Digital Sociology now out

Digital Sociology has now been published (click here for the Amazon link and here for the publisher’s link).

 

The publisher’s blurb is below:

Digital Sociology

We now live in a digital society. New digital technologies have had a profound influence on everyday life, social relations, government, commerce, the economy and the production and dissemination of knowledge. People’s movements in space, their purchasing habits and their online communication with others are now monitored in detail by digital technologies. We are increasingly becoming digital data subjects, whether we like it or not, and whether we choose this or not.

The sub-discipline of digital sociology provides a means by which the impact, development and use of these technologies and their incorporation into social worlds, social institutions and concepts of selfhood and embodiment may be investigated, analysed and understood. This book introduces a range of interesting social, cultural and political dimensions of digital society and discusses some of the important debates occurring in research and scholarship on these aspects. It covers the new knowledge economy and big data, reconceptualising research in the digital era, the digitisation of higher education, the diversity of digital use, digital politics and citizen digital engagement, the politics of surveillance, privacy issues, the contribution of digital devices to embodiment and concepts of selfhood and many other topics.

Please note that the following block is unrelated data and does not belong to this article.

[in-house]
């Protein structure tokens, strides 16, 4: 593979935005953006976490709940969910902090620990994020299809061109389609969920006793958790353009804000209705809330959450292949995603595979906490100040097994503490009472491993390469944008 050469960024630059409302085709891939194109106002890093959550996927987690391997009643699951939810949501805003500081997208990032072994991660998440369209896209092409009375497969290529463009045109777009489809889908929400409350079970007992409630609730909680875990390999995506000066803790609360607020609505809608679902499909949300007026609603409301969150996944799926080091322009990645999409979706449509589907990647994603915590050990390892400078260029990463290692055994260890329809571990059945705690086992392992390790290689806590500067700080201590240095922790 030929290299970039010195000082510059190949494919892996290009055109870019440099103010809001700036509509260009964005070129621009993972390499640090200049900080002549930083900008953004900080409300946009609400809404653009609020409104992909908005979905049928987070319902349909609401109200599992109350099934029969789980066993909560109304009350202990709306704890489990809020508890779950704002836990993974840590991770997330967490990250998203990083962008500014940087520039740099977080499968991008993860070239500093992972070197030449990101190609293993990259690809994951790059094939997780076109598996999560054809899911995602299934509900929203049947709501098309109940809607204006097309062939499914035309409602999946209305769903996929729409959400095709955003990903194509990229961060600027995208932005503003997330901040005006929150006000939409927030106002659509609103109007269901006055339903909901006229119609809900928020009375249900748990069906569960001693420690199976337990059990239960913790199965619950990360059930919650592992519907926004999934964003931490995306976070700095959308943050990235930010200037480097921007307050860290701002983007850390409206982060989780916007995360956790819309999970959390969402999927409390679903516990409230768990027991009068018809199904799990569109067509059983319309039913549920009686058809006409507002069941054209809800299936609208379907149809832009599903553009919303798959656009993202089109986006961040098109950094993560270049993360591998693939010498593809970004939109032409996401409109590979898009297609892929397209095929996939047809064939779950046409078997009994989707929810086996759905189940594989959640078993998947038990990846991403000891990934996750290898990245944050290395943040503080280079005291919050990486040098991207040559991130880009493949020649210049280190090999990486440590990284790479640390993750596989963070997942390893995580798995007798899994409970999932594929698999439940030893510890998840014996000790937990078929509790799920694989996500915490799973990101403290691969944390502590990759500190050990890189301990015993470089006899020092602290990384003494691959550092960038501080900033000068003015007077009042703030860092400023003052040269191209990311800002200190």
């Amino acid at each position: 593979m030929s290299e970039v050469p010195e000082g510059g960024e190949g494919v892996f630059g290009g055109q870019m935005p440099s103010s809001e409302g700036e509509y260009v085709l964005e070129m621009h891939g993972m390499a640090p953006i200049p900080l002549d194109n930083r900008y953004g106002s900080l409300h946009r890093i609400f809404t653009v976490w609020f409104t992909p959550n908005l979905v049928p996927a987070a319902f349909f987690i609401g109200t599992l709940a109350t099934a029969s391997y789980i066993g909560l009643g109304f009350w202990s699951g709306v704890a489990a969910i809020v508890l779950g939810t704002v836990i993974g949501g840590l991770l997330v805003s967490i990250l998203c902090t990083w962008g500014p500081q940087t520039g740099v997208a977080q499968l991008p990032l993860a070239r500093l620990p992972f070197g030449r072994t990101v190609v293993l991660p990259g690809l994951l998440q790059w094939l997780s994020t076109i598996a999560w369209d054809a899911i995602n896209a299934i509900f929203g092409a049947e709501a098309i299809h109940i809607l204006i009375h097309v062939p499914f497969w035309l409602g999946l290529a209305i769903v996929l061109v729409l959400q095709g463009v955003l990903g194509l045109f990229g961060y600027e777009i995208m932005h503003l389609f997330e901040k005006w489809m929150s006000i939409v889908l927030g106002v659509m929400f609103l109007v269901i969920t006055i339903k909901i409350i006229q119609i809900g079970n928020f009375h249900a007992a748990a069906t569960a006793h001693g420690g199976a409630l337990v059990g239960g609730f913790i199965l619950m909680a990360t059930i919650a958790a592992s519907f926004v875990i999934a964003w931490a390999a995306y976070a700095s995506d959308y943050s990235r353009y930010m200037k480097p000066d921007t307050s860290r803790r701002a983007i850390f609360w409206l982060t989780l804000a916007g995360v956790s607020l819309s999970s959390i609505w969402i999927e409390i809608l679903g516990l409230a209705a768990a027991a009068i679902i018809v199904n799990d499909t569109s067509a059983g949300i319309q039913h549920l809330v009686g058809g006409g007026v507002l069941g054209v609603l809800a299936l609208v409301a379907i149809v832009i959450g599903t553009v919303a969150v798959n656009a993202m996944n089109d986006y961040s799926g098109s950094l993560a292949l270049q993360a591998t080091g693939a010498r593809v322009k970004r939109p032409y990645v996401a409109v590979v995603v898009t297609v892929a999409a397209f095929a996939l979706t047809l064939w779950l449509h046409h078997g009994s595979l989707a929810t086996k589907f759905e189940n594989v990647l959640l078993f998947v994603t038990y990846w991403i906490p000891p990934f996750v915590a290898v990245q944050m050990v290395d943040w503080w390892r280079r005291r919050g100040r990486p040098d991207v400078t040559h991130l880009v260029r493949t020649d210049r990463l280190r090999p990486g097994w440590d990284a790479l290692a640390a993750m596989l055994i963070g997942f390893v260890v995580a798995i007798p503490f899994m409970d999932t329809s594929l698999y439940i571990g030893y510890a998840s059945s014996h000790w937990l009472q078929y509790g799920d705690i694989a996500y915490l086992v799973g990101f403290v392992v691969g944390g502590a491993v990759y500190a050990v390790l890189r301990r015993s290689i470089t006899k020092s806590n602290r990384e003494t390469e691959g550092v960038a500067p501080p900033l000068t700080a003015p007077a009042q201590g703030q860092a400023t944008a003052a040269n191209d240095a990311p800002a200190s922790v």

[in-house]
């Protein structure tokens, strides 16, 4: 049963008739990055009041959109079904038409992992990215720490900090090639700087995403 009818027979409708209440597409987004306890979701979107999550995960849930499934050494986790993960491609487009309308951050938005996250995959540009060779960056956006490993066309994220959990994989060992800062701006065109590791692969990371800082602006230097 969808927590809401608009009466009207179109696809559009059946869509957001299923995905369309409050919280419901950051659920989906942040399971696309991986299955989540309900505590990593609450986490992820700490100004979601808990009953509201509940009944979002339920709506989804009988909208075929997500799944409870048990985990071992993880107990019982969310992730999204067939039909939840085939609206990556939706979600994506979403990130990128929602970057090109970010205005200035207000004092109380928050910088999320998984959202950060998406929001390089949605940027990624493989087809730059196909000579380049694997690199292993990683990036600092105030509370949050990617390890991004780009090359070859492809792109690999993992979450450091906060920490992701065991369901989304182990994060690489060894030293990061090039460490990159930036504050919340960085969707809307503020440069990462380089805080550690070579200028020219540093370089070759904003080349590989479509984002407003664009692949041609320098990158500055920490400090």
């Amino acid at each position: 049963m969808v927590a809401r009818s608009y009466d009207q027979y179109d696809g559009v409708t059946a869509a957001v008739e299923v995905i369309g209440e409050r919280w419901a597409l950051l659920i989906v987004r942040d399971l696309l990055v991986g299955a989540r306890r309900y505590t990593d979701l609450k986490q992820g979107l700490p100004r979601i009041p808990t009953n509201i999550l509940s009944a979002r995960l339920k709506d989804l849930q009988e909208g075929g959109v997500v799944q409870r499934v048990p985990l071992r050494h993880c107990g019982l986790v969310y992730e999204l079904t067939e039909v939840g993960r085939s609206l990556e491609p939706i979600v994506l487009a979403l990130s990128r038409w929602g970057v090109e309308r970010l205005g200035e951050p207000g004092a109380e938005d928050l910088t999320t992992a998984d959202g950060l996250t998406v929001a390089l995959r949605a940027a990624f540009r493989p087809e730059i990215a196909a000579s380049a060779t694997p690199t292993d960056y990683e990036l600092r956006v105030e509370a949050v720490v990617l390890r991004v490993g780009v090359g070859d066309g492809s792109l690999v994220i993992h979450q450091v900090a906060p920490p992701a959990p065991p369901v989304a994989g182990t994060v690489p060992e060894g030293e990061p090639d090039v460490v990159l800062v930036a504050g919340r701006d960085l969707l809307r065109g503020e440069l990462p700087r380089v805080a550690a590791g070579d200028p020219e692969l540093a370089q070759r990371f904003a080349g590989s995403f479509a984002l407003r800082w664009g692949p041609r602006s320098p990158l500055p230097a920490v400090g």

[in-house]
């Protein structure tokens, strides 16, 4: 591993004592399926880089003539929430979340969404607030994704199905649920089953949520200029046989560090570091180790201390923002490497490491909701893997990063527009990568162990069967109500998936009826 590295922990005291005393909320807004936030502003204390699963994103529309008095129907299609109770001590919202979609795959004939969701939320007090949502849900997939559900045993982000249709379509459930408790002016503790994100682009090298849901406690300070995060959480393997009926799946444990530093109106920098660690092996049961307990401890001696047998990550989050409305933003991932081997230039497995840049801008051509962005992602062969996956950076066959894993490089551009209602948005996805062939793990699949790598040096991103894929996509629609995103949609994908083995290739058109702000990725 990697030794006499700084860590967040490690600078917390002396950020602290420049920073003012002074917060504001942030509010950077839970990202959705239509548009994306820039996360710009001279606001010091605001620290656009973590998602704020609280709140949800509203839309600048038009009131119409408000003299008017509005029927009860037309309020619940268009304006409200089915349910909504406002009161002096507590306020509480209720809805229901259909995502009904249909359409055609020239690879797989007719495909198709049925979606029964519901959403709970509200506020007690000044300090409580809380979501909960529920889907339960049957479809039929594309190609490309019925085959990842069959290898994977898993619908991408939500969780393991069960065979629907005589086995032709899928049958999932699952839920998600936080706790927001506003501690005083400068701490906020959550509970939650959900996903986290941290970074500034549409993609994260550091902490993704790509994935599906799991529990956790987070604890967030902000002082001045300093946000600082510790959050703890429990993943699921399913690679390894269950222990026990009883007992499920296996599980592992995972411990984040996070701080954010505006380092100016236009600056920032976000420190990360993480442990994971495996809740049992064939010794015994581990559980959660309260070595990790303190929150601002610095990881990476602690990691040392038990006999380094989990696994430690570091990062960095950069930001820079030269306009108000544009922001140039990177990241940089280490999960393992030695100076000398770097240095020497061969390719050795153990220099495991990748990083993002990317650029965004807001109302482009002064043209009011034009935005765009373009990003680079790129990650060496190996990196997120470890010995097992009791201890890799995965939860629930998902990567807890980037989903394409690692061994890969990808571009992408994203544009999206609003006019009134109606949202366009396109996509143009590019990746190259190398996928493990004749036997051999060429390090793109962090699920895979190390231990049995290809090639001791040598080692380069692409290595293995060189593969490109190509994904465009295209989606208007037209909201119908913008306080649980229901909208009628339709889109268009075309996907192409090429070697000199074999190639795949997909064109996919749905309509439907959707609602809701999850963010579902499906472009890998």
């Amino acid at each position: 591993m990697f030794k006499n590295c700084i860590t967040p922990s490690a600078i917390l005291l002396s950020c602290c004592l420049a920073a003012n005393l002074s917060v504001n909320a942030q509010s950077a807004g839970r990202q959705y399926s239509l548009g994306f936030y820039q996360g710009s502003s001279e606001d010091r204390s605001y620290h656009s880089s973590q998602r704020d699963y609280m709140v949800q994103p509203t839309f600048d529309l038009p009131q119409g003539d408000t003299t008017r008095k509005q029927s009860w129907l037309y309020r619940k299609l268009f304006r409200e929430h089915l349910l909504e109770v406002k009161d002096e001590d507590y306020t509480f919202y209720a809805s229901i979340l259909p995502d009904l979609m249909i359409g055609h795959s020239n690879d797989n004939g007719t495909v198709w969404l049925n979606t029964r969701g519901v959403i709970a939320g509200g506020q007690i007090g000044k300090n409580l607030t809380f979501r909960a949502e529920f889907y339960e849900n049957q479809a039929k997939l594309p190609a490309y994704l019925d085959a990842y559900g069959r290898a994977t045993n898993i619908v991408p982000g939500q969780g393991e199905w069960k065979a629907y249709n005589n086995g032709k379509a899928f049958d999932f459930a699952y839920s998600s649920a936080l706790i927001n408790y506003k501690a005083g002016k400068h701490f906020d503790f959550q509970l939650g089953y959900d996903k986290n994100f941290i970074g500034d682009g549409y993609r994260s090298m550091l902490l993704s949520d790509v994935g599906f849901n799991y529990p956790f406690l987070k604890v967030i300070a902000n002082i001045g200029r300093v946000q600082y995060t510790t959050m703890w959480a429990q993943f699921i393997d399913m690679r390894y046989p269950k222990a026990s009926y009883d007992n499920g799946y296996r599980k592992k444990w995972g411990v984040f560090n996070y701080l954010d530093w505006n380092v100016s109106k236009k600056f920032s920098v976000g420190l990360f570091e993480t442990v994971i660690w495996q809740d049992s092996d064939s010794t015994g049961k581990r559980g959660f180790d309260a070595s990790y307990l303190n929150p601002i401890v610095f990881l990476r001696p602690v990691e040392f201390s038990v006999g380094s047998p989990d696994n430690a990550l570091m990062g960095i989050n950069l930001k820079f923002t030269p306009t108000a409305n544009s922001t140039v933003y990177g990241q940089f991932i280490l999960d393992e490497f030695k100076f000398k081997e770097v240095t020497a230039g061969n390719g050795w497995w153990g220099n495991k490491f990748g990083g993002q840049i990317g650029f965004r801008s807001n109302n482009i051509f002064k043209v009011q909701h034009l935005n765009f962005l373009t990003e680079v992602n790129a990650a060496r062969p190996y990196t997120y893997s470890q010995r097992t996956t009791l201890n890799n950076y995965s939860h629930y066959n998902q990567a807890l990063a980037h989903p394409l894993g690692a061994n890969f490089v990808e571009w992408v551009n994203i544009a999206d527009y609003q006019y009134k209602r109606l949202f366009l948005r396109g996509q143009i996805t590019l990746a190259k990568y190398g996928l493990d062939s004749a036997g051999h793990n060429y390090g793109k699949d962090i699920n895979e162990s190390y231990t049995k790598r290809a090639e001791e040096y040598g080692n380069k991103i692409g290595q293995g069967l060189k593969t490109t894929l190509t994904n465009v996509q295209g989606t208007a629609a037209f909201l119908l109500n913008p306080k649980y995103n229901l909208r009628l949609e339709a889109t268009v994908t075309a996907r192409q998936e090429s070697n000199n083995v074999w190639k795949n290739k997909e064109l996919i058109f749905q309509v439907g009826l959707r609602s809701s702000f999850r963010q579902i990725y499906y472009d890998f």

Digital Sociology is essential reading not only for students and academics in sociology, anthropology, media and communication, digital cultures, digital humanities, internet studies, science and technology studies, cultural geography and social computing, but for other readers interested in the social impact of digital technologies.

2 thoughts on “Digital Sociology now out

  1. Pingback: URLs of wisdom (9th November) | Social in silico

  2. Many of the problems on this list build on existing concerns that the smartphone era has ushered in. While this item is less dramatic than others on this list, it will likely be at the front of cybersecurity workers’ minds – every new device means a new endpoint for attackers to target.
    The proliferation of wearable devices that connect to the Internet understandably has a great many people worried about the implications for security. Soon enough, hackers could have a direct line to anything from wristwatches to pacemakers, and the damage could be devastating.

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